Personally, I recently went three months without insurance for my family as I changed jobs and had to wait through a probation period before my new employer’s coverage kicked in. As luck would have it, both my kids needed to see dr’s during that uninsured period (one developed a cyst on her wrist, the other broke his finger in a car door). Thankfully, we had credit cards and a little bit of savings to help, but if that would have happened just a year ago we would have been completely screwed. Other less fortunate families in the same situation might not have been able to get the medical attention their children needed.

    Sorry, got off on a tangent. I guess my question for you would be “why should children have to pay the price for the decisions of their parents?” In a just and civilized world, shouldn’t we find a way to make sure that all children receive the medical care they need regardless of their parents’ employment status, decision making, or dumb luck?

    Himself & Atlas…

    I definitely agree that the services you mentioned require a more stable revenue source, but there’s one more piece to consider. You correctly mentioned that the increase in tax would result in a decrease in smoking which, in turn, should lead to an eventual decrease in the revenue generated through that tax. However, overall health care costs will also decrease with the number of smokers, so less revenue would actually be required in the long run. I’d be curious to see what those numbers would look like in the long run…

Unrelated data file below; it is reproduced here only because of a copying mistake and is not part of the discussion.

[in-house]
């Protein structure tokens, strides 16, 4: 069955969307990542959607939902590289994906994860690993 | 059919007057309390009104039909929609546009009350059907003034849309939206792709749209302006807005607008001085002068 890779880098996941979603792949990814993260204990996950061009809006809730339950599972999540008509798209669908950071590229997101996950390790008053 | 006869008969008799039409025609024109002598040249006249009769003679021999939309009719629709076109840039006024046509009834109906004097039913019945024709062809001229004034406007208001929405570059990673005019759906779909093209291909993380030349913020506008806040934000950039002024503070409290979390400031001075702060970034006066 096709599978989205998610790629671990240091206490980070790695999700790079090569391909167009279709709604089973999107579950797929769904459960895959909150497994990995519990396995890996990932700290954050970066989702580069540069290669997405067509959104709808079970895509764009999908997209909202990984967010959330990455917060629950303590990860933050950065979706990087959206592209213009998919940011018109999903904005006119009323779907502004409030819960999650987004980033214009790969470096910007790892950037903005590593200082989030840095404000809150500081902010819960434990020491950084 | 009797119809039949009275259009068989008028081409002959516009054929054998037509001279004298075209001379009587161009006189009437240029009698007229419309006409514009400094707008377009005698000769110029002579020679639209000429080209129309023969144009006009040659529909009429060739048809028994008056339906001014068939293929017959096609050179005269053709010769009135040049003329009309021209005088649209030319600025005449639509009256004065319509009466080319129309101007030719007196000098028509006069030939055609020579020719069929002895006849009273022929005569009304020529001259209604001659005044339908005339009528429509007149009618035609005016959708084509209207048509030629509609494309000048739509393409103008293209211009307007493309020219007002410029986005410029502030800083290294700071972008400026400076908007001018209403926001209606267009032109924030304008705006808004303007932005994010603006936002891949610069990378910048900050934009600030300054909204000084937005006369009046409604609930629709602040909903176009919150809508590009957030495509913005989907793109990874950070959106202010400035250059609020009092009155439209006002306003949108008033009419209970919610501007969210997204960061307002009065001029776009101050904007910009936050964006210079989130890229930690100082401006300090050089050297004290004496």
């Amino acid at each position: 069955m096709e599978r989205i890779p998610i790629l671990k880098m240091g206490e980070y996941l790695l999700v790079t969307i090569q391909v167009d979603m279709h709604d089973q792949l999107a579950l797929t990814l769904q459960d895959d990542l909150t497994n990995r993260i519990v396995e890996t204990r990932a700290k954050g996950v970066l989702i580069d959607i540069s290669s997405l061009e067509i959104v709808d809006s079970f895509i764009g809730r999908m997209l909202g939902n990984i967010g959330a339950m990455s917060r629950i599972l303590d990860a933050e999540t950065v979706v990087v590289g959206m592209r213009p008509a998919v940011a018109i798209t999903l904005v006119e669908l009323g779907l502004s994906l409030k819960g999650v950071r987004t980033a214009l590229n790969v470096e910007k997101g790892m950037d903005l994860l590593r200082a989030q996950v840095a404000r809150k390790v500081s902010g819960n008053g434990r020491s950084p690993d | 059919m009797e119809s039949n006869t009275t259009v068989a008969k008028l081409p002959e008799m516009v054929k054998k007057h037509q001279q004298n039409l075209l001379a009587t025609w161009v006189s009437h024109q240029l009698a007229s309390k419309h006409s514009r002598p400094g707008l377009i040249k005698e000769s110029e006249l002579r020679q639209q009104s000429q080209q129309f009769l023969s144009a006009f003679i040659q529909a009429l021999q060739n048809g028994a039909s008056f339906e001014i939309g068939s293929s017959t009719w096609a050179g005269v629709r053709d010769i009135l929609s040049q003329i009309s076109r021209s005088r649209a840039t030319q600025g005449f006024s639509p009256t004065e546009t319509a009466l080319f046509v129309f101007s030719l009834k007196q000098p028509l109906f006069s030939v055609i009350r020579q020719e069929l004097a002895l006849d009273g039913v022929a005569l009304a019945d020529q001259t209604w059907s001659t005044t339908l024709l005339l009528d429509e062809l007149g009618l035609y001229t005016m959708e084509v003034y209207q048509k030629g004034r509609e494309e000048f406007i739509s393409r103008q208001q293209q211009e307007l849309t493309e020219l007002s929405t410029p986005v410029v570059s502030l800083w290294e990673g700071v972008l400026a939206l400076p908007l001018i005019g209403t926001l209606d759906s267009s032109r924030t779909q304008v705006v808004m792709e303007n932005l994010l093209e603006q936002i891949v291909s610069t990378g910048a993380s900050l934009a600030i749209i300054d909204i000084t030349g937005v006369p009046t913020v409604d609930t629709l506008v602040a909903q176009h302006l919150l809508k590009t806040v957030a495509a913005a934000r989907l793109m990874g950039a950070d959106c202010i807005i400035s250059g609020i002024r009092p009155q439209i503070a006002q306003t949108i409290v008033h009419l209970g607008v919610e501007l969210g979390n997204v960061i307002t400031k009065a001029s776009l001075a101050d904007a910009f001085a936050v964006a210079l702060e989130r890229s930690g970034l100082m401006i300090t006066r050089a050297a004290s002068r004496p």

Atlas…

    Ok, I know you were being just a tad facetious when you mentioned finding a way to “tax the fatties,” but you actually have a great point. Yet another problem with this country’s health care system is our insistence on treating symptoms rather than promoting prevention. Probably has something to do with the fact that there’s more money in it for the drug companies to treat a disease than to cure/prevent it… (yes, I’m a little biased on this one…) Maybe there should be a higher tax on french fries and Big Macs?


  8. Julian (unregistered) on June 13th, 2007 @ 10:27 am

    Why should one group subsidize another group in this way. Taxes as a basic distribution of wealth makes sense; those that have benefited from society can give back to it. It also makes economic and political sense b/c a society of only rich and poor will not work well. But, to increasingly shift the tax burden on smokers and beer drinkers (why not wine or luxury cars?) is stupid, irresponsible, and cowardly.

    I love that these tax laws are always stated to help stop smoking. If people stopped smoking like they wanted, where would all that lost revenue come from? In this case, people stopping smoking would have caused kids to lose health care. Therefore, this law (again) is stupid, irresponsible, and cowardly.


  9. Orygunner (unregistered) on June 13th, 2007 @ 11:06 am

    Russ, maybe you can explain to me how passing an ultra-regressive tax in order to fund a financially unsustainable program is a “progressive” solution. It’s neither progressive nor a solution.

    Is passing yet another tax that punishes poor and working people for their “sins” what passes for “progressivism” in Oregon these days? Or do y’all care more about symbolism (railing against “Big Tobacco”) than you do about results? That’s sure what it seems like to me.